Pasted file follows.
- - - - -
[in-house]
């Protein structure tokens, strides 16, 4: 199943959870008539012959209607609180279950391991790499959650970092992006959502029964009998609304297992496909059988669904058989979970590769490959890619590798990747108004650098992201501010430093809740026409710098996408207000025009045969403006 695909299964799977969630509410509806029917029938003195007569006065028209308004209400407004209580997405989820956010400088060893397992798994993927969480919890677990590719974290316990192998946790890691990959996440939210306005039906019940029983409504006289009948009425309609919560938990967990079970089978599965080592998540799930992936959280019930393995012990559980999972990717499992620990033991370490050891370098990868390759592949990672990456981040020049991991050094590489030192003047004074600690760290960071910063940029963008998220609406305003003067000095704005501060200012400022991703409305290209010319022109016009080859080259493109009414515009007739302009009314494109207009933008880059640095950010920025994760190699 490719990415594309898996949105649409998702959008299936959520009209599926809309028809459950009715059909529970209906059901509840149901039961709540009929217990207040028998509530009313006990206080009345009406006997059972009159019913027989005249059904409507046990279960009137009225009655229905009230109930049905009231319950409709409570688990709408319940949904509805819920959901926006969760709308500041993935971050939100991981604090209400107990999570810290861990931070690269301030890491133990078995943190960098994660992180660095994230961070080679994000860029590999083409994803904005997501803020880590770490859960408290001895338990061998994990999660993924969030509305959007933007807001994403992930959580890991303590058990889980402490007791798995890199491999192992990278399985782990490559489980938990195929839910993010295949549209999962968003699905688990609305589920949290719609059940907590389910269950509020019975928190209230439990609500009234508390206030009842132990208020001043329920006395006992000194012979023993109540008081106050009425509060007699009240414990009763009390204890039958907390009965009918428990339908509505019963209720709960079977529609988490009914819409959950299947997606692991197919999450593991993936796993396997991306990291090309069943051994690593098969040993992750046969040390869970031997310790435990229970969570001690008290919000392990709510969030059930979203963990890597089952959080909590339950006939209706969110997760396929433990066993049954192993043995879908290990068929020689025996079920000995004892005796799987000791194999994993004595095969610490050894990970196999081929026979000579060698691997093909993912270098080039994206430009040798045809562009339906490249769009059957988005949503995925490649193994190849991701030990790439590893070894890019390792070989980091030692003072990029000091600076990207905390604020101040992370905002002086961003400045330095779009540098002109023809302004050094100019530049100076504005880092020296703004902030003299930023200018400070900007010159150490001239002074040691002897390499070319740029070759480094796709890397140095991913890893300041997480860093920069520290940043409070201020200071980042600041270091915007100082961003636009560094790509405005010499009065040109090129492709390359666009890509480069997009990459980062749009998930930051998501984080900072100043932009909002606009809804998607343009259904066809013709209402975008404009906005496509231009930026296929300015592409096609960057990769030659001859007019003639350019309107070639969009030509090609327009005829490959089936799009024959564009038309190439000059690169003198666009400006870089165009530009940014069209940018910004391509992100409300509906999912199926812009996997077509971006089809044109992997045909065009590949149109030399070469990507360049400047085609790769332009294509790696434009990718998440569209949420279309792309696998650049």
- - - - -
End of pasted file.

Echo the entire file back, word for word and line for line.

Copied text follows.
[in-house]
């Protein structure tokens, strides 16, 4: 199943959870008539012959209607609180279950391991790499959650970092992006959502029964009998609304297992496909059988669904058989979970590769490959890619590798990747108004650098992201501010430093809740026409710098996408207000025009045969403006 695909299964799977969630509410509806029917029938003195007569006065028209308004209400407004209580997405989820956010400088060893397992798994993927969480919890677990590719974290316990192998946790890691990959996440939210306005039906019940029983409504006289009948009425309609919560938990967990079970089978599965080592998540799930992936959280019930393995012990559980999972990717499992620990033991370490050891370098990868390759592949990672990456981040020049991991050094590489030192003047004074600690760290960071910063940029963008998220609406305003003067000095704005501060200012400022991703409305290209010319022109016009080859080259493109009414515009007739302009009314494109207009933008880059640095950010920025994760190699 490719990415594309898996949105649409998702959008299936959520009209599926809309028809459950009715059909529970209906059901509840149901039961709540009929217990207040028998509530009313006990206080009345009406006997059972009159019913027989005249059904409507046990279960009137009225009655229905009230109930049905009231319950409709409570688990709408319940949904509805819920959901926006969760709308500041993935971050939100991981604090209400107990999570810290861990931070690269301030890491133990078995943190960098994660992180660095994230961070080679994000860029590999083409994803904005997501803020880590770490859960408290001895338990061998994990999660993924969030509305959007933007807001994403992930959580890991303590058990889980402490007791798995890199491999192992990278399985782990490559489980938990195929839910993010295949549209999962968003699905688990609305589920949290719609059940907590389910269950509020019975928190209230439990609500009234508390206030009842132990208020001043329920006395006992000194012979023993109540008081106050009425509060007699009240414990009763009390204890039958907390009965009918428990339908509505019963209720709960079977529609988490009914819409959950299947997606692991197919999450593991993936796993396997991306990291090309069943051994690593098969040993992750046969040390869970031997310790435990229970969570001690008290919000392990709510969030059930979203963990890597089952959080909590339950006939209706969110997760396929433990066993049954192993043995879908290990068929020689025996079920000995004892005796799987000791194999994993004595095969610490050894990970196999081929026979000579060698691997093909993912270098080039994206430009040798045809562009339906490249769009059957988005949503995925490649193994190849991701030990790439590893070894890019390792070989980091030692003072990029000091600076990207905390604020101040992370905002002086961003400045330095779009540098002109023809302004050094100019530049100076504005880092020296703004902030003299930023200018400070900007010159150490001239002074040691002897390499070319740029070759480094796709890397140095991913890893300041997480860093920069520290940043409070201020200071980042600041270091915007100082961003636009560094790509405005010499009065040109090129492709390359666009890509480069997009990459980062749009998930930051998501984080900072100043932009909002606009809804998607343009259904066809013709209402975008404009906005496509231009930026296929300015592409096609960057990769030659001859007019003639350019309107070639969009030509090609327009005829490959089936799009024959564009038309190439000059690169003198666009400006870089165009530009940014069209940018910004391509992100409300509906999912199926812009996997077509971006089809044109992997045909065009590949149109030399070469990507360049400047085609790769332009294509790696434009990718998440569209949420279309792309696998650049």